Heinkel HE-219 "Uhu" 

A wartime photo of a -219.


Kit Manufacturer
Out of Box (OOB) or Modified
Rating (1-10 10=best)
Heinkel HE-219 UHU 
 OOB  8

The HE-219 UHU was possibly the most effective night-fighter the Germans had in WWII. If it weren't for the personal, small minded bias one politician had against Heinkel, it could have been in production much earlier, and had a larger impact on the Allies' night bombing of Germany. 

Out of the box, this is a big, skinny looking kit, well molded (no flash and no dry-fit problems seen.) A nice touch is the metal cockpit - putting weight in the nose where otherwise you'd be hard pressed to find space, and keeping the model on its nose gear! 

This kit has somewhat poorer fit than what I'm used to from Tamiya (in other words, still very good, but....) There was a fuselage "ridge," and a bit of trouble (not much) aligning the fuselage halves and the engine nacelle bottoms. From what I've seen in other reviews, though, this may be something odd with my particular copy of the kit. 

The rear compartment housing the "Schrage Musik" cannons is a disappointment. The only detail you have is a bulkhead, and the cannons themselves. The rest of the compartment is a big, empty area - no stringers or other fuselage internals. You can see all the way through the kit here. I decided to hollow out the cannon barrels slightly, as they are visible through the cannon ports in the compartment "hatch" - then glued the hatch down. The hatch is slightly under-size - there's a small but noticeable drop in the area where the hatch is that I didn't notice during dry fitting. Very thin plastic shims will help. 

Be careful when cutting the fusealge halves from the sprues. The mounting for the rear antenna has a small "horn" coming off of it, which is where the antenna actually mounts. I accidentally cut mine off. 

Leave the antennas off until after painting - this means all the top and bottom "whip" antennas, as well as the radar aerials. It will make painting much easier. The wing aerials don't cause any problems. 

Leave the engine cowls off until after painting is complete. 


Paint the cowls and leave them off. Paint them seperately (lichtblau.) I followed one suggestion and painted the darker color first on the topside, then "squiggled" it with the lighter (lichtblau) color. My airbrush doesn't get a fine enough line (consistently) to get a good effect, though, so I sprayed a few "mottles" of the darker grey over the top yet again. After the top was finished (and dried,) I painted the flat black undersurfaces. It looks odd until the flat black is applied! The finish looks odd in the above photos, due to the poor quality - and it's something I'd like to redo, as it is. It's a bit more "splotchy" to me than I'd like.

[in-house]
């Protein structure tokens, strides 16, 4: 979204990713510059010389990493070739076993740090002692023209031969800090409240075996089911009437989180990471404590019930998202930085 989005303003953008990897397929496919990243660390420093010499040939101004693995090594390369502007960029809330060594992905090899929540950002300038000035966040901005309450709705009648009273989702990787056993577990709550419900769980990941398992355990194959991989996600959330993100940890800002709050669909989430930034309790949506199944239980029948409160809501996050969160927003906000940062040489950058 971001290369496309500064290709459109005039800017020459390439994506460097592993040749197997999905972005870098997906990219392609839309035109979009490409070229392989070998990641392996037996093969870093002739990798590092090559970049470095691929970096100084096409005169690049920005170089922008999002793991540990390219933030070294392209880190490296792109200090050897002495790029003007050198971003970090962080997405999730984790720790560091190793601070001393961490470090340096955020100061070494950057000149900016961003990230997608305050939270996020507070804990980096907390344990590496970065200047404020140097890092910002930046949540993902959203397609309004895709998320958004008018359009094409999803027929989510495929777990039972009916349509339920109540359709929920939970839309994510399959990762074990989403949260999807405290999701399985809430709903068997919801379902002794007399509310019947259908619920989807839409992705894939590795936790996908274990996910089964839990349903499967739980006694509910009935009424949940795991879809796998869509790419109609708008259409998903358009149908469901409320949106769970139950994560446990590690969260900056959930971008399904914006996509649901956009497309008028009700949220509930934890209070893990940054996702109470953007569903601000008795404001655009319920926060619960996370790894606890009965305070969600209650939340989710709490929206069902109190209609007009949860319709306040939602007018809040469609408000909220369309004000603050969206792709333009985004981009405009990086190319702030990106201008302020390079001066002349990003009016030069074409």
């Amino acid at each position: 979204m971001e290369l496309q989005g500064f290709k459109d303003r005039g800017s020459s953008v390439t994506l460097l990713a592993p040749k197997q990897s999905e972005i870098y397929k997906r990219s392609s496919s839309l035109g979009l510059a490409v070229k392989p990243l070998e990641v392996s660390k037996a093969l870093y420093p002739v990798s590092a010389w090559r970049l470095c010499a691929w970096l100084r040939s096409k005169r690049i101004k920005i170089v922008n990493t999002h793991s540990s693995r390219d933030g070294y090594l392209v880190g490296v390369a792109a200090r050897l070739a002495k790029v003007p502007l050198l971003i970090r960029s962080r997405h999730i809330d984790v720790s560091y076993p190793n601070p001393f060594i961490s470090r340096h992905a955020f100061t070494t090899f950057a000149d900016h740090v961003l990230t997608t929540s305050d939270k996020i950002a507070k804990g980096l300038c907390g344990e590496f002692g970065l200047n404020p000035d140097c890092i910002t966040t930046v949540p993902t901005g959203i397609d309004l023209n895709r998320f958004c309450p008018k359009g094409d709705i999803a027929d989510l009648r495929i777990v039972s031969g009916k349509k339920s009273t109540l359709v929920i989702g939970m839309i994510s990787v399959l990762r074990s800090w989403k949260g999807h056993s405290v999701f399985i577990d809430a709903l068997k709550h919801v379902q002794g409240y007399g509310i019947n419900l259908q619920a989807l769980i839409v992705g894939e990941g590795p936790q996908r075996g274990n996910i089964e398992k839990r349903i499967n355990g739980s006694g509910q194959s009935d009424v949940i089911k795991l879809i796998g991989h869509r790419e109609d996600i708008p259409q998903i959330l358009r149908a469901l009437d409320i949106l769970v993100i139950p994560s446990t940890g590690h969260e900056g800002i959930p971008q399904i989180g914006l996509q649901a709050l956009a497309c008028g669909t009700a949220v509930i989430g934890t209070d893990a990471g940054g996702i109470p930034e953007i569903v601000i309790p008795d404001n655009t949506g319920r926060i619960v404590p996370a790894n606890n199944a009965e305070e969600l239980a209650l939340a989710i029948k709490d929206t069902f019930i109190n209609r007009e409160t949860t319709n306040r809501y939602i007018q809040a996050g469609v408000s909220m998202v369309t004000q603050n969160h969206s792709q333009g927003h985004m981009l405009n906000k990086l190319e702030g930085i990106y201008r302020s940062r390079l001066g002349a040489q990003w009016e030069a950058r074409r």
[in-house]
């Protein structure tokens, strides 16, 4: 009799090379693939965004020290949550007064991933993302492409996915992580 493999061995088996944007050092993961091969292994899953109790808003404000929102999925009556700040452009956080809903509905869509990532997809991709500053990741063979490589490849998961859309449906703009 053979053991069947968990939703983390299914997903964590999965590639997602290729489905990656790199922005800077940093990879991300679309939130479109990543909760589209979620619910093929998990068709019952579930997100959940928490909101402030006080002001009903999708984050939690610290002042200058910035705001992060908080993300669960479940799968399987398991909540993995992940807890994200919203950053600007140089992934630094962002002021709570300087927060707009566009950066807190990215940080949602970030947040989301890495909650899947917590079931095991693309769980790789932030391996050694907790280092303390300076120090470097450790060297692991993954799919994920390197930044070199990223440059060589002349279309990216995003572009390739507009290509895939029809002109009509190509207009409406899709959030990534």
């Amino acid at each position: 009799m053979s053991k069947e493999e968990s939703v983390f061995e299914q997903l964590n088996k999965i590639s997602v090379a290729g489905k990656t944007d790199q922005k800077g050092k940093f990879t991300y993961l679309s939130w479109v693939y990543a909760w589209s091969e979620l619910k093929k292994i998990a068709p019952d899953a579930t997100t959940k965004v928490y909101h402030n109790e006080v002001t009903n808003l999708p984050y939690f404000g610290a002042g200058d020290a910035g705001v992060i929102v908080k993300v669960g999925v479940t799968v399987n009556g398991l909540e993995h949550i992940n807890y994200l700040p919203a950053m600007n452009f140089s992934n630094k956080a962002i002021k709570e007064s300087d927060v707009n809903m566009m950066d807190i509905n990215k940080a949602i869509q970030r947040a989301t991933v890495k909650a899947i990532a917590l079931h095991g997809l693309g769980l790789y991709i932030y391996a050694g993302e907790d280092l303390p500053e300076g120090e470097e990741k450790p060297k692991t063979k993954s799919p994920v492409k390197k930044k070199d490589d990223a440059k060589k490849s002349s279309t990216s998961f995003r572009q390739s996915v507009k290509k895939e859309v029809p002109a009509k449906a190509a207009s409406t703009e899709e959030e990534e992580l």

Another method, depending on the aircraft you want to model, is to take an engineering pencil/carbon paper and trace the pattern from the (large) full size model sheet onto the top of the aircraft after painting the base "lichtblau" color, then fill it in. 


Since the cowls are pure lichtblau all around on all schemes, they should be painted and left aside until after the camoflage is complete, then glued on. 

Glue on the canopy antenna and underside whip antenna now. Use superglue on the radar antennas to keep them straight. Tamiya did a good job with the "main" mounts, but the antennas themselves are held on by a small dot of plastic. Use Superglue!

You can build three different aircraft - the only difference is in the color scheme and markings. The markings (black/white) were slightly off register, which seems to be common for this kit from other comments I've seen. 

It's a good kit, but takes a little patience. It's also quite heavy... but it's a unique aircraft, and a nice addition to any Luftwaffe or night fighter collection.